Steve Sauter's Life in Pictures

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30Leaf drag
Another delightful neoichnology find was seeing this red oak leaf get blown by the breeze and drag its petiole in beautiful elliptical loops- looking like many of Hitchcock's "trails of worms". I saw this on Mount Pocumtuck in Deerfield.
My squinty Yellow Labrador, Ida, cooling herself in the garden soil near my official Nation Weather Service rain gauge. Ida is my fourth Lab or Lab/cross. Before her came Bessie, Chloe and Nellie.
This Barred Owl met me each evening on my drive home from picking Orion up at Deerfield Academy.
Comet Hale-Bopp in 1997. You can see both gas and dust tails. Obviously the comet of the 20th century! This is in my yard and the light from my kids bedroom illuminates the trees on the west side of the house.
September 9, 1997 and I am exulting in the opening of the Sanderson Academy's new building. I was Chairman of the Building Committee for the 5.2 million dollar school, built on 34 acres. I am sitting in the library. Back to seersucker shirts.
Always birding, I get a new life bird while visiting my brother in North Carolina. Peeking out is a Red-cockaded Woodpecker- a bird on the endangered species list.
334from the berm
In December 2001 I visit my daughter, Rachel, who was spending the semester at the Biosphere2 in Oracle, AZ, just north of Tucson.
335Mt. St. Helens
The summer before, in August 2001 We spend two weeks camping and hiking in the Olympic National Park. In the last few days we drop down to Mt. Saint Helens.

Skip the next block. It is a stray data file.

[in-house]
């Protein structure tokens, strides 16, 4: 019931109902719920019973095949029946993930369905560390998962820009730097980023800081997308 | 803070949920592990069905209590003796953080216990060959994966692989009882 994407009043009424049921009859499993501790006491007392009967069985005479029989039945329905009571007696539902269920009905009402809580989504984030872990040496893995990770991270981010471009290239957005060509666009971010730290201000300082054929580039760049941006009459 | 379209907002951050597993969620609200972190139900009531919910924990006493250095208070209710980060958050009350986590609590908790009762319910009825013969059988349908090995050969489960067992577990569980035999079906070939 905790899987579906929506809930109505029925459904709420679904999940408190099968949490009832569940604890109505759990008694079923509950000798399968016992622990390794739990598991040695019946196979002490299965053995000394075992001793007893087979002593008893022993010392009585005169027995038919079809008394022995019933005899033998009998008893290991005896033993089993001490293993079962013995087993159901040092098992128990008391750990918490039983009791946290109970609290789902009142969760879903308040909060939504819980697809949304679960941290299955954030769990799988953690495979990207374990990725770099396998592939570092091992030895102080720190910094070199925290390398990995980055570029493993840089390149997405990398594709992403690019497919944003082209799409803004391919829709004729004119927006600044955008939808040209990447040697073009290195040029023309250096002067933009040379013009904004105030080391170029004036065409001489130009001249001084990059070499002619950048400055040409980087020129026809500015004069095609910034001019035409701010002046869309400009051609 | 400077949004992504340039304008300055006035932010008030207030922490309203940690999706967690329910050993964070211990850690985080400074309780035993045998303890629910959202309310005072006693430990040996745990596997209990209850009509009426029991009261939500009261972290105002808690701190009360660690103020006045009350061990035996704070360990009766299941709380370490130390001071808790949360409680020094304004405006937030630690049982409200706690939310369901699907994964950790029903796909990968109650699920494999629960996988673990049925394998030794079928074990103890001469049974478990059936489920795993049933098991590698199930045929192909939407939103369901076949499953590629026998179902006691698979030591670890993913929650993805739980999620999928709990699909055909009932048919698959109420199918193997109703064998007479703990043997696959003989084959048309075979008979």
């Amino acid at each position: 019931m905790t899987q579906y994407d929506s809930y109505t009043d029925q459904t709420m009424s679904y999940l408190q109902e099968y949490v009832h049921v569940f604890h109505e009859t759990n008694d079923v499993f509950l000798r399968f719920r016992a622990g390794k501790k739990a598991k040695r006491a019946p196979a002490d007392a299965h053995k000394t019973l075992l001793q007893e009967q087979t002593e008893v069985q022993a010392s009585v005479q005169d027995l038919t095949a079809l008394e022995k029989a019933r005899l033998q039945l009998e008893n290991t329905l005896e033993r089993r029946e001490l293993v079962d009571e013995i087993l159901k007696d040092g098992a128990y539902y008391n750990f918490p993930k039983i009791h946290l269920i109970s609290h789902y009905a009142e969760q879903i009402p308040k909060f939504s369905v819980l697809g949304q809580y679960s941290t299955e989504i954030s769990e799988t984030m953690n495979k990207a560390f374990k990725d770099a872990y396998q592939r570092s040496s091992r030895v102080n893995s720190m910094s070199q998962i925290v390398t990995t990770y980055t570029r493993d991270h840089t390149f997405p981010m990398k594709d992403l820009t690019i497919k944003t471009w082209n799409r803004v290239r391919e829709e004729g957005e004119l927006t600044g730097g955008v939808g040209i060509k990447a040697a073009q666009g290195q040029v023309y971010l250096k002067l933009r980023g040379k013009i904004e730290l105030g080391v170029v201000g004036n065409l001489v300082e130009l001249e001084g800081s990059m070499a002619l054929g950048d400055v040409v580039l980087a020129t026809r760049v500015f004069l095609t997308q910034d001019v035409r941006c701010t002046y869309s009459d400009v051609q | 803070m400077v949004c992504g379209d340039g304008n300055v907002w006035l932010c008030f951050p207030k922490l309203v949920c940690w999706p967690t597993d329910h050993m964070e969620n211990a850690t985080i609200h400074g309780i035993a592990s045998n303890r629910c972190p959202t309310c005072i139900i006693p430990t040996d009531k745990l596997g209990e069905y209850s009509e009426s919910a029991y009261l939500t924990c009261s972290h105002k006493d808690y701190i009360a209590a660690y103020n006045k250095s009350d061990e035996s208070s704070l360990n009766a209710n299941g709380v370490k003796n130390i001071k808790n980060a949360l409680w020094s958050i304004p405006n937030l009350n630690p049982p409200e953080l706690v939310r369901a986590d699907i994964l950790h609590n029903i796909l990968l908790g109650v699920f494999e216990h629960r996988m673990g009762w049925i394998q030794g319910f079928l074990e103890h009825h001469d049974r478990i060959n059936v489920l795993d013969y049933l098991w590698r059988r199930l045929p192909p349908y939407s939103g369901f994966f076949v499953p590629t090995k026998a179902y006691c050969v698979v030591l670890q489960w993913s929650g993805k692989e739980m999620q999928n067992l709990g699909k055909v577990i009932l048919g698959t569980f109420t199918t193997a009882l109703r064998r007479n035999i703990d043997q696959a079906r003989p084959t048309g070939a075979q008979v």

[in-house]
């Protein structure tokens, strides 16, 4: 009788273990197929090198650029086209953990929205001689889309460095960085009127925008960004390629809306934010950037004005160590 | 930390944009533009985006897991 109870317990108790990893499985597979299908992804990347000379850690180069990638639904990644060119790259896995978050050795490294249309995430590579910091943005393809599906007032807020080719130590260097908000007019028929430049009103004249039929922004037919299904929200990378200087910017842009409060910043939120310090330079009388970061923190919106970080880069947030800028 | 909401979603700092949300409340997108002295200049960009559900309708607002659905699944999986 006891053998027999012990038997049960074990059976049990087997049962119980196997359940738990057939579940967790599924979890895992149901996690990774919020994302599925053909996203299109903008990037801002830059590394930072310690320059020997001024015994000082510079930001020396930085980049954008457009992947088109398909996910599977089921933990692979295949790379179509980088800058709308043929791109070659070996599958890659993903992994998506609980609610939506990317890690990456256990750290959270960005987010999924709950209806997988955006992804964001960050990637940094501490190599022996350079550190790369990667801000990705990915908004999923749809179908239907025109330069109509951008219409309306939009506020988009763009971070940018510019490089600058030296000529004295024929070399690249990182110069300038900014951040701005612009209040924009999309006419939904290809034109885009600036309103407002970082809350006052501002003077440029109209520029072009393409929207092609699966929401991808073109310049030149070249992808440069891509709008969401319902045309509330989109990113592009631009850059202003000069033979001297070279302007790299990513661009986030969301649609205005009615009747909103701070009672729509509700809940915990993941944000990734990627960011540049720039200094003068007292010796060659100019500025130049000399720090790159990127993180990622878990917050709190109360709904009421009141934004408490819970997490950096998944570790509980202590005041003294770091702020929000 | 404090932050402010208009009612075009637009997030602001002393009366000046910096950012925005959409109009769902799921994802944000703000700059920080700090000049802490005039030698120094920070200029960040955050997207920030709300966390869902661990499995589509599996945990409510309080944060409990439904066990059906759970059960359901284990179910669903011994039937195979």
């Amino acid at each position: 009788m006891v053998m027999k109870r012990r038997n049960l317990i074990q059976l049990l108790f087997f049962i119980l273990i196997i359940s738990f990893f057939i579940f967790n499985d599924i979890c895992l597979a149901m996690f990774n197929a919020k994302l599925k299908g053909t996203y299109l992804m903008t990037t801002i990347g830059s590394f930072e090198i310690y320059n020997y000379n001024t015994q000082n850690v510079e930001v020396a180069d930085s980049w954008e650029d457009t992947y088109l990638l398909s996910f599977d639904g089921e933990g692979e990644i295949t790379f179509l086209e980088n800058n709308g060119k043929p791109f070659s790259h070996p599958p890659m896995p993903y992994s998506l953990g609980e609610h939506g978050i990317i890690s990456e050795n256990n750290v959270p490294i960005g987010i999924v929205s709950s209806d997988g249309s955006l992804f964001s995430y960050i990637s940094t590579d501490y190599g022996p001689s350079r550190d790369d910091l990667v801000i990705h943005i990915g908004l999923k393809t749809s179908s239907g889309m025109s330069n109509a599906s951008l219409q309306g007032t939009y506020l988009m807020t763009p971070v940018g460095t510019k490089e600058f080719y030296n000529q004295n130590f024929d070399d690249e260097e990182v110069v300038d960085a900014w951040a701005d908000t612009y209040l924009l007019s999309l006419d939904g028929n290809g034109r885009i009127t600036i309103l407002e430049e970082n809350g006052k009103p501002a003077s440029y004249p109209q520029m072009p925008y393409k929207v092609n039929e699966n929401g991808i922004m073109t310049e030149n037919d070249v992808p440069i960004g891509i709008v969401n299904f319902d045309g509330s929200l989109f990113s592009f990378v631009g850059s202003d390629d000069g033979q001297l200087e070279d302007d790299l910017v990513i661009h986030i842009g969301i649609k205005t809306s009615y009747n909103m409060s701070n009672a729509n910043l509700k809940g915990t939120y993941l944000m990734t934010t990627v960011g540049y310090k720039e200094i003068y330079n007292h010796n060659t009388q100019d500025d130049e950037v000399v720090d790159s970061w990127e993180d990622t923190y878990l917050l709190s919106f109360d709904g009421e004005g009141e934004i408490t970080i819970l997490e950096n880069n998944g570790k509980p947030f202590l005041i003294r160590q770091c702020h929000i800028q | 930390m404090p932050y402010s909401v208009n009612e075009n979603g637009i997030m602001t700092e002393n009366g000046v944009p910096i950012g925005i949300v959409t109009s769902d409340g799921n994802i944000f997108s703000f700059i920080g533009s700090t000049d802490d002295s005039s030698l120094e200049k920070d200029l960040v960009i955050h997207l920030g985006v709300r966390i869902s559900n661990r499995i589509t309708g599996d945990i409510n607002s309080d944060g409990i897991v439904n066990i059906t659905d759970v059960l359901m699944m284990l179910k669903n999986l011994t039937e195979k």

My favorite Birthday activity is climbing Mt. Monadnock on October 12th each year. Sometimes it is clear and sometimes not...
In 2004 I photographed more than 150 species of wildflowers in the woods and fields around our land. Here is one of my favorites, the Bottle Gentian.
I also have had a wonderful year with my orchids, having 6 different hybrids blooming at once. Here is one of my Oncidiums.
A Pleiospilos nereii, January 2005 from Southeastern Africa. Our greenhouse is particularly suited to the succulents and Euphorbia of SE Africa and Madagascar.
Same locale, a lovely Adenium obesum in January 2005.
My wonderful Epiphyllum "callisto", with a flower as big as your face.
The Transit of Venus on June 8, 2004. Photographed in Ashfield by my son Orion, using a digital camera and my Criterion 8" Schmidt-Cassegrain.
A Ruffed Grouse feeding at our flowering crabs in December 2004.
My son Orion and I visit the Pember Museum, 30 years after I worked there as Curator. We had gone up to Granville, NY to visit the red slate quarry of Ritchie Brothers to order 600 square feet of slate tiles for our first floor family room.
On September 16, 2004 Orion and I finish the big project of the summer, laying the red slate floor and firing up the new soapstone wood stove.
My three children, New Year's Eve 2004. Rachel, now married, attends U of Maryland Law School. Nate, also married, now works for Highfleet in Baltimore after a few years with Lockheed-Martin at the Army Research Lab. Orion is a Senior at Swarthmore College. They represent my greatest achievement.
The Pratt Museum- a photograph by College photographer Frank Ward.
Also taken by Frank Ward, here I show the dinosaur tracks to attendees of Alumni Weekend.
This is my favorite task at the museum- waxing poetic in the track room!
I show 1/7 and explain the controversy over feather impressions in the 200 million year old slab.
Holding forth.
The Bassett Planetarium, ready for a show.
Kate Wellspring, Collections Manager for the Amherst College Museum of Natural History is the best colleague I have ever worked with. Here she calls Profs. Whitey Hagadorn and me to task for wandering off tour in the new building.
I had the great pleasure of taking some 600 photographs at Thanksgiving 2004, when Research Castings, Int. of Canada disassembled the Pratt Museum's displays.

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